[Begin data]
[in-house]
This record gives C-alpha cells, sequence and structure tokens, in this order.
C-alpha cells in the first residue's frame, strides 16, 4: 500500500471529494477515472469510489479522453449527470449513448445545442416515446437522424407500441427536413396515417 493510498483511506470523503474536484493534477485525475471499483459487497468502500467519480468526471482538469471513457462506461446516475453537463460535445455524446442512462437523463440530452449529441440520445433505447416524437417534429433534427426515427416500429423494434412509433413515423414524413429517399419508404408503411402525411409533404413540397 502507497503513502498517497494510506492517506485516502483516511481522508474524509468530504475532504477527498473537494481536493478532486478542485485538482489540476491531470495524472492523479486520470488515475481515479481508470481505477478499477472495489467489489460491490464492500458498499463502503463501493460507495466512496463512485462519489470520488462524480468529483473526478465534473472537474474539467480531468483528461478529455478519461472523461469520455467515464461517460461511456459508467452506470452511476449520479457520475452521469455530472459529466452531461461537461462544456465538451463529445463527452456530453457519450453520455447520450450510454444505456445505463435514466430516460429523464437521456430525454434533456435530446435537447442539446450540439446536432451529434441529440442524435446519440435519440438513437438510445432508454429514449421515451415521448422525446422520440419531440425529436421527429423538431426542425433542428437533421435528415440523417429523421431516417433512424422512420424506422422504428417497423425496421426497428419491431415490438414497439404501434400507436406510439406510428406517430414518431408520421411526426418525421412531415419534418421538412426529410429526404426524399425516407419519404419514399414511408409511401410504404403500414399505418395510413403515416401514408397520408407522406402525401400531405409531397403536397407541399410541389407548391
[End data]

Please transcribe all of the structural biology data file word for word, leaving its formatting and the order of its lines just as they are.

[in-house]
This record gives C-alpha cells, sequence and structure tokens, in this order.
C-alpha cells in the first residue's frame, strides 16, 4: 500500500471529494477515472469510489479522453449527470449513448445545442416515446437522424407500441427536413396515417 493510498483511506470523503474536484493534477485525475471499483459487497468502500467519480468526471482538469471513457462506461446516475453537463460535445455524446442512462437523463440530452449529441440520445433505447416524437417534429433534427426515427416500429423494434412509433413515423414524413429517399419508404408503411402525411409533404413540397 502507497503513502498517497494510506492517506485516502483516511481522508474524509468530504475532504477527498473537494481536493478532486478542485485538482489540476491531470495524472492523479486520470488515475481515479481508470481505477478499477472495489467489489460491490464492500458498499463502503463501493460507495466512496463512485462519489470520488462524480468529483473526478465534473472537474474539467480531468483528461478529455478519461472523461469520455467515464461517460461511456459508467452506470452511476449520479457520475452521469455530472459529466452531461461537461462544456465538451463529445463527452456530453457519450453520455447520450450510454444505456445505463435514466430516460429523464437521456430525454434533456435530446435537447442539446450540439446536432451529434441529440442524435446519440435519440438513437438510445432508454429514449421515451415521448422525446422520440419531440425529436421527429423538431426542425433542428437533421435528415440523417429523421431516417433512424422512420424506422422504428417497423425496421426497428419491431415490438414497439404501434400507436406510439406510428406517430414518431408520421411526426418525421412531415419534418421538412426529410429526404426524399425516407419519404419514399414511408409511401410504404403500414399505418395510413403515416401514408397520408407522406402525401400531405409531397403536397407541399410541389407548391